Back-to-school time brings so many exciting things: meeting new friends and seeing old ones (as “old” as they can be in elementary school!); new books and school supplies; new places and activities and a change of pace from summer at home.

For some children, though, school can also bring anxiety about failure. What if I don’t do well? Will Mom and Dad be upset with me?

Early childhood is a great time to instill a positive mindset, so your kiddos are well-equipped to handle whatever school… and life… throws at them.

Here are three things you can do right from toddlerhood to help set your little ones on a positive path.

1. Show them, through your actions and your words, why you respect and value them as much as you love them. This might seem obvious at first, but it isn’t always. Sometimes we fall into talking to our little ones in positive but generic ways (“good boy!” “what a smart girl!”); this shows our kids we are pleased with them but not that we are noticing what, specifically, they are doing well. Being more specific (“it is so kind of you to share with me!” “you kept at that puzzle until you figured it out!”) helps your child both better-understand what’s desirable about their behaviour, and feel “seen” by you.

2. Celebrate the effort more than the result. Childhood is a time of testing… everything. We try and succeed and fail, learning each time. But the key to the learning isn’t the success – it’s the attempt. As Wayne Gretzky famously said, “You miss 100% of the shots you don’t take” – and the same goes for learning. So by all means praise your child for achieving goals and successes; but make sure you’re praising failed attempts, too. You want them to feel safe taking every shot, and never feel they should hold back an attempt for fear of failure.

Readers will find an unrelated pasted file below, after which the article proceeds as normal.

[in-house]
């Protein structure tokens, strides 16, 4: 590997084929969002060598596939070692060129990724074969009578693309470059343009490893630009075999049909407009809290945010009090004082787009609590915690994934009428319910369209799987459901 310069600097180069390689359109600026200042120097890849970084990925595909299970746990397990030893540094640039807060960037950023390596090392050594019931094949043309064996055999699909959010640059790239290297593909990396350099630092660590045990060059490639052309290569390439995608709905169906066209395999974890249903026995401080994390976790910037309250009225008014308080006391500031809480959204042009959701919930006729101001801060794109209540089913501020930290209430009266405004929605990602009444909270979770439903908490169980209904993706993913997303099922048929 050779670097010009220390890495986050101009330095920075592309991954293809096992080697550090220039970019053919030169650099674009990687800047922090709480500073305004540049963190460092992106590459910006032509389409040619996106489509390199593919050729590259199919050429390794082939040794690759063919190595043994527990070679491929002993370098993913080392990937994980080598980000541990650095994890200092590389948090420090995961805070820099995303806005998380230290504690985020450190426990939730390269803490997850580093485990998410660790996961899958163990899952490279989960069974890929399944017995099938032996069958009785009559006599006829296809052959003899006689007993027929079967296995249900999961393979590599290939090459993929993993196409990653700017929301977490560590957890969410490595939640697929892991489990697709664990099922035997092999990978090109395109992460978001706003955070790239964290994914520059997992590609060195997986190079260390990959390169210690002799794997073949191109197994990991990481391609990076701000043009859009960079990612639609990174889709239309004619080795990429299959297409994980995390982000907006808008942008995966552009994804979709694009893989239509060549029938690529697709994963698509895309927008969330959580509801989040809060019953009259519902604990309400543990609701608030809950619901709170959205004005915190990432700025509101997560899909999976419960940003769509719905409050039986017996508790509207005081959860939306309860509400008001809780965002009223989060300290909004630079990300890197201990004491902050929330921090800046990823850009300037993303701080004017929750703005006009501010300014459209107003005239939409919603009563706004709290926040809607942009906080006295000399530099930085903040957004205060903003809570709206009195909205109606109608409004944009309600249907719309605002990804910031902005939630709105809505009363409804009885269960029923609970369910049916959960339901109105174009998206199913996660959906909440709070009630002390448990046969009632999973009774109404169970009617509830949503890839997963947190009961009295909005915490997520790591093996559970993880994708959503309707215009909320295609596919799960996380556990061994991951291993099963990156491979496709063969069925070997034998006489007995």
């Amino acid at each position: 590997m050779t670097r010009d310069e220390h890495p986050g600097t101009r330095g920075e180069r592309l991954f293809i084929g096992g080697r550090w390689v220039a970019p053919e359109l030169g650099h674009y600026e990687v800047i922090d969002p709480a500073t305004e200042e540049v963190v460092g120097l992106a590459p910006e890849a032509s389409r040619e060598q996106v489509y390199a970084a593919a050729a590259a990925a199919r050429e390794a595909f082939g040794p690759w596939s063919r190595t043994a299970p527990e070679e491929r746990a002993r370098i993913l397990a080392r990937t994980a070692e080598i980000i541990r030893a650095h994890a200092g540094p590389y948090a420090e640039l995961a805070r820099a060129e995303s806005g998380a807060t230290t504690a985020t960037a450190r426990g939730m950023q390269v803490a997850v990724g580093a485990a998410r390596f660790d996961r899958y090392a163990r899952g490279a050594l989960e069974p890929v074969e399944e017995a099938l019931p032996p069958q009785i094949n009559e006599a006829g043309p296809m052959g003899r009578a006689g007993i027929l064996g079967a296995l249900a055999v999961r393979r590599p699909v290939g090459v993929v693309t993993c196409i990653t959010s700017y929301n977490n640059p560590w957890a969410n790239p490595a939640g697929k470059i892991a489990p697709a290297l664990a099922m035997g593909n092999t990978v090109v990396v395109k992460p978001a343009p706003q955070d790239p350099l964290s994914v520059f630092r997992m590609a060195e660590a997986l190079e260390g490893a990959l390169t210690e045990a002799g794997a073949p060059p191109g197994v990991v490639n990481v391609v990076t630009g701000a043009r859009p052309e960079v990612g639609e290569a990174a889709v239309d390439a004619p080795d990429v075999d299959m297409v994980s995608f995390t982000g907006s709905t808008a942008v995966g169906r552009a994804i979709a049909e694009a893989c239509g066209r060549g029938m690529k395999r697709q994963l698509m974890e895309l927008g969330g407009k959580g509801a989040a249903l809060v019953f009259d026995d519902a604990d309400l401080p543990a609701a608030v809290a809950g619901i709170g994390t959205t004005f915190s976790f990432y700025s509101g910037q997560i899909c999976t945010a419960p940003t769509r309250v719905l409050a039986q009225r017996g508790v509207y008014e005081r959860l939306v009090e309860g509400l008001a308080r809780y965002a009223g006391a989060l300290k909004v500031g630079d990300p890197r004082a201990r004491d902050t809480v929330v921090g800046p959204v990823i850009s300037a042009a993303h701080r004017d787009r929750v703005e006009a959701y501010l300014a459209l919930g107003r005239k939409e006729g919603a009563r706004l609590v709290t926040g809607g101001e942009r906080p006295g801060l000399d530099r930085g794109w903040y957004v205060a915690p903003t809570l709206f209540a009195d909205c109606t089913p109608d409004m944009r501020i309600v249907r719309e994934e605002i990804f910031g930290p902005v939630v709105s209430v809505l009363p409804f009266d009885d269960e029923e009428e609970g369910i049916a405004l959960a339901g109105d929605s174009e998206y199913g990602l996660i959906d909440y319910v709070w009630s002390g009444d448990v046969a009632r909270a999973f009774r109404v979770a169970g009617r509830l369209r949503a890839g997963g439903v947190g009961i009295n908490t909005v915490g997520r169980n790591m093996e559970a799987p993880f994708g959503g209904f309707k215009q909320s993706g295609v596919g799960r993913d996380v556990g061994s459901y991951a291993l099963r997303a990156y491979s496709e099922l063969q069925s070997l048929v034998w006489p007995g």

3. Build a long-range mindset. Rather than acknowledging a failure as a failure, position it as a step on the path toward success. Rather than “you lost” or “you didn’t win,” say “[sibling/playmate] won this time;” rather than “you weren’t able to climb the tree,” try something like “you’re not able to climb the tree yet, but you get closer every time.” Encourage them to see failure as a part of eventual success, and it won’t have such a discouraging sting.